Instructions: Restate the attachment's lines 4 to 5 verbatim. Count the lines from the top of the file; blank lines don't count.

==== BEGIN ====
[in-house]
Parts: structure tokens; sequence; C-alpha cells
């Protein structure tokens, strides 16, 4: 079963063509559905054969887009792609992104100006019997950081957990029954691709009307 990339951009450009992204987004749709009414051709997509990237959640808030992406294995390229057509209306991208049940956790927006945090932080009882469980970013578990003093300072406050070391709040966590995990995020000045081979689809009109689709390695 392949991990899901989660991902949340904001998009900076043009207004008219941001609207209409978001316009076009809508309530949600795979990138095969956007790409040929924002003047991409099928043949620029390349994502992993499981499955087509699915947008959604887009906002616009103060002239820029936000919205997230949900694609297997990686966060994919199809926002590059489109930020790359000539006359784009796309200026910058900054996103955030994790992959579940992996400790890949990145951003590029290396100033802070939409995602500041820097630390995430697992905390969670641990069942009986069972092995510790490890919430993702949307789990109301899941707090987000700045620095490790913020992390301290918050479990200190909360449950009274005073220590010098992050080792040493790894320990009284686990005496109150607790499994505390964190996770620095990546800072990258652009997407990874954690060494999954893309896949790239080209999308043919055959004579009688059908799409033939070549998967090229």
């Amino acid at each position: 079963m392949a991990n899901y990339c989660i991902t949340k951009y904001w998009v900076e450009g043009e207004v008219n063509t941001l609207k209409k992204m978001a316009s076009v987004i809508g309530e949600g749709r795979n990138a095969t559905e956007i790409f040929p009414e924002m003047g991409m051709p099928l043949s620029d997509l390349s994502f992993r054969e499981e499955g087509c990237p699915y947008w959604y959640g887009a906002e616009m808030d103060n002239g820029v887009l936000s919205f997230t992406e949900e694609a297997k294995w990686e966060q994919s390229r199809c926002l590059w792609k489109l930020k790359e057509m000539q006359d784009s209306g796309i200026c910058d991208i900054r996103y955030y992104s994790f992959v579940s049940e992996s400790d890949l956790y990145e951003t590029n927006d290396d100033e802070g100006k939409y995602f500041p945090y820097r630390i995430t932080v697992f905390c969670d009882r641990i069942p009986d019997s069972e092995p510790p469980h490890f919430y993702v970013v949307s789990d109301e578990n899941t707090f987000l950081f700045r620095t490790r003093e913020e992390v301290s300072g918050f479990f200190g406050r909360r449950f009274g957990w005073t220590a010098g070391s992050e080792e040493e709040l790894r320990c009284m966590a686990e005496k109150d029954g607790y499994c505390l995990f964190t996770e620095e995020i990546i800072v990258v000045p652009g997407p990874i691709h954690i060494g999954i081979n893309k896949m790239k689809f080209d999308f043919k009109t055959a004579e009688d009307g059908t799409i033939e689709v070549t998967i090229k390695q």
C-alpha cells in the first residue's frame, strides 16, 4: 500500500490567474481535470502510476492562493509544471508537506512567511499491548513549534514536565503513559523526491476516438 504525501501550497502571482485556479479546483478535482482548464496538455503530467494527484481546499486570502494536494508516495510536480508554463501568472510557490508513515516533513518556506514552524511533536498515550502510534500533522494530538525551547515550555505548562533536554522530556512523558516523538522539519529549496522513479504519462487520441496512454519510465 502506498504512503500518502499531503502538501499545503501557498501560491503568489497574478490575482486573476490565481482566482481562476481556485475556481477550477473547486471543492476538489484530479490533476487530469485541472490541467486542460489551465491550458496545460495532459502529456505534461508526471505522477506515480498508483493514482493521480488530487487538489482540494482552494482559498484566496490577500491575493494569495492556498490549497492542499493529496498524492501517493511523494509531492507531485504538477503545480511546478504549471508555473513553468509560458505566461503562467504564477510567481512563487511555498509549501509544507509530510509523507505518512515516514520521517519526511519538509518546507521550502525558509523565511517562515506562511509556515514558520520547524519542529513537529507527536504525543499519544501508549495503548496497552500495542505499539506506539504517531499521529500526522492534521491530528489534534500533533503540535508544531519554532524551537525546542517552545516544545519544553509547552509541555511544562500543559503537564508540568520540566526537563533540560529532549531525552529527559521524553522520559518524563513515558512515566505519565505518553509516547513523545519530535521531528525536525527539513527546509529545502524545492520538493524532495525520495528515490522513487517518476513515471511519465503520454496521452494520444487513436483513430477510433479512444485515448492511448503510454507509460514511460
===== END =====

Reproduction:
């Amino acid at each position: 079963m392949a991990n899901y990339c989660i991902t949340k951009y904001w998009v900076e450009g043009e207004v008219n063509t941001l609207k209409k992204m978001a316009s076009v987004i809508g309530e949600g749709r795979n990138a095969t559905e956007i790409f040929p009414e924002m003047g991409m051709p099928l043949s620029d997509l390349s994502f992993r054969e499981e499955g087509c990237p699915y947008w959604y959640g887009a906002e616009m808030d103060n002239g820029v887009l936000s919205f997230t992406e949900e694609a297997k294995w990686e966060q994919s390229r199809c926002l590059w792609k489109l930020k790359e057509m000539q006359d784009s209306g796309i200026c910058d991208i900054r996103y955030y992104s994790f992959v579940s049940e992996s400790d890949l956790y990145e951003t590029n927006d290396d100033e802070g100006k939409y995602f500041p945090y820097r630390i995430t932080v697992f905390c969670d009882r641990i069942p009986d019997s069972e092995p510790p469980h490890f919430y993702v970013v949307s789990d109301e578990n899941t707090f987000l950081f700045r620095t490790r003093e913020e992390v301290s300072g918050f479990f200190g406050r909360r449950f009274g957990w005073t220590a010098g070391s992050e080792e040493e709040l790894r320990c009284m966590a686990e005496k109150d029954g607790y499994c505390l995990f964190t996770e620095e995020i990546i800072v990258v000045p652009g997407p990874i691709h954690i060494g999954i081979n893309k896949m790239k689809f080209d999308f043919k009109t055959a004579e009688d009307g059908t799409i033939e689709v070549t998967i090229k390695q």
C-alpha cells in the first residue's frame, strides 16, 4: 500500500490567474481535470502510476492562493509544471508537506512567511499491548513549534514536565503513559523526491476516438 504525501501550497502571482485556479479546483478535482482548464496538455503530467494527484481546499486570502494536494508516495510536480508554463501568472510557490508513515516533513518556506514552524511533536498515550502510534500533522494530538525551547515550555505548562533536554522530556512523558516523538522539519529549496522513479504519462487520441496512454519510465 502506498504512503500518502499531503502538501499545503501557498501560491503568489497574478490575482486573476490565481482566482481562476481556485475556481477550477473547486471543492476538489484530479490533476487530469485541472490541467486542460489551465491550458496545460495532459502529456505534461508526471505522477506515480498508483493514482493521480488530487487538489482540494482552494482559498484566496490577500491575493494569495492556498490549497492542499493529496498524492501517493511523494509531492507531485504538477503545480511546478504549471508555473513553468509560458505566461503562467504564477510567481512563487511555498509549501509544507509530510509523507505518512515516514520521517519526511519538509518546507521550502525558509523565511517562515506562511509556515514558520520547524519542529513537529507527536504525543499519544501508549495503548496497552500495542505499539506506539504517531499521529500526522492534521491530528489534534500533533503540535508544531519554532524551537525546542517552545516544545519544553509547552509541555511544562500543559503537564508540568520540566526537563533540560529532549531525552529527559521524553522520559518524563513515558512515566505519565505518553509516547513523545519530535521531528525536525527539513527546509529545502524545492520538493524532495525520495528515490522513487517518476513515471511519465503520454496521452494520444487513436483513430477510433479512444485515448492511448503510454507509460514511460